Air pollution increases the risk of premature birth



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Airborne pollutants increase the risk of premature birth

Air pollution in the form of fine dust increases the risk of premature birth by 30 percent. This is the result of US researchers who have examined possible connections between air pollution and the risk of premature birth in the Los Angeles area.

It has long been suspected that air pollution has a negative impact on the course of pregnancy. "It has long been known that there is a connection between air pollution and low birth weight as well as premature babies," explained study director Beate Ritz from the University of California at Los Angeles in the current issue of the journal "Environmental Health". However, according to the expert, it has so far remained unclear which pollutants are precisely the cause of the complaints. In their investigation, the US researchers were able to demonstrate that the polycyclic aromatic hydrocarbons (PAH) contained in particulate matter in particular cause an increase in premature births.

30 percent increased risk of premature birth due to PAH The risk of premature birth due to the PAH contained in fine dust increases by up to 30 percent, according to the US scientists in the journal "Environmental Health". Other air pollutants, such as benzene or diesel soot contained in car exhaust, increase the premature birth rate by a further ten percent, explained study leader Beate Ritz. For the first time, the pollutants that significantly increase the risk of premature birth are clearly named, whereby the results of the US researchers show “that PAHs from vehicle emissions are of particular importance,” emphasized Ritz. To test a possible link between air pollution and preterm birth risk, the scientists had analyzed the data from seven state measuring points for the control of air pollution in Los Angeles County over a period of 22 months and with the information of the California health authorities on the births in the vicinity of the Measuring stations compared. The researchers supplemented the air pollutants such as nitrogen oxides, ozone, particulate matter and carbon monoxide recorded in the measuring stations with information about toxic chemicals that were made available to them by the South Coastal Air Quality Management air quality monitoring. They also integrated a model of the traffic emissions produced in the Los Angeles metropolitan area into the study. The birth information was based on the figures from the California health authority, with only 110,429 out of around 276,000 births taken into account, where the mother's place of residence was within five kilometers of an air quality measurement point.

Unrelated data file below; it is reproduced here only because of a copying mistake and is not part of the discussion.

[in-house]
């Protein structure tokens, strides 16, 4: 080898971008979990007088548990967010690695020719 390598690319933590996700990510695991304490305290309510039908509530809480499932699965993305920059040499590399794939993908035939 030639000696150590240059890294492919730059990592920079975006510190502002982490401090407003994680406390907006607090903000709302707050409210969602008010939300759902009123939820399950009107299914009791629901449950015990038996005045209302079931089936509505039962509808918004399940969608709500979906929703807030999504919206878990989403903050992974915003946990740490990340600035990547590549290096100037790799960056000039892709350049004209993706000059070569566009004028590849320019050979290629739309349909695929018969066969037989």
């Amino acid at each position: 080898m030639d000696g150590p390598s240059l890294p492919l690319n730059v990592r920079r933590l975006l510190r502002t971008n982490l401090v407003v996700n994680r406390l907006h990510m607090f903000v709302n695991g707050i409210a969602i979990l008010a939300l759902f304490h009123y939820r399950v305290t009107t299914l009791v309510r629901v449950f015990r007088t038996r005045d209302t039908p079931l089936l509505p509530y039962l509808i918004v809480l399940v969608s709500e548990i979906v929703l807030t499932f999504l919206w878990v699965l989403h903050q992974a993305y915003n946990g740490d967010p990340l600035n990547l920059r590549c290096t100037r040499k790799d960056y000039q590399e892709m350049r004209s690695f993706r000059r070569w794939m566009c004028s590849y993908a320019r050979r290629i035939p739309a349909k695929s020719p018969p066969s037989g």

The higher the air pollution, the higher the risk of premature birth
The result of the study was clear: the higher the air pollution, the higher the risk of premature birth. According to their own information, the researchers were able to establish clear connections between the spatial and temporal concentration of air pollution and the occurrence of premature births. The underlying process is believed to be triggered by the inflammatory effects of PAHs and other fine dust components, the US scientists explained. The organic components of the fine dust cause an increased release of inflammatory substances in the mucous membrane cells and at the same time weaken the self-healing powers of the organism, explained Beate Ritz and colleagues. In addition, individual components of the fine dust can cause damage to the mitochondria - the tiny cell power plants of the human organism, the US researchers emphasized. In doing so, they referred to earlier laboratory studies that had found a clearly negative effect of certain particulate matter on the mitochondria.

However, the scientists not only registered a negative direct effect of the fine dust components on the course of pregnancy, but also referred to the influence of substances such as ammonium nitrate, which only arise when various air pollutants react. At high ammonium nitrate concentrations, the proportion of premature babies rose by 21 percent, which suggests that "that secondary pollutants also have a negative impact on the health of unborn children," emphasized the study leader Beate Ritz. Overall, the US researchers assessed their results as an important contribution to assessing and significantly reducing the effects of air pollution on public health in the future. (fp)

Picture: Günter Havlena / pixelio.de

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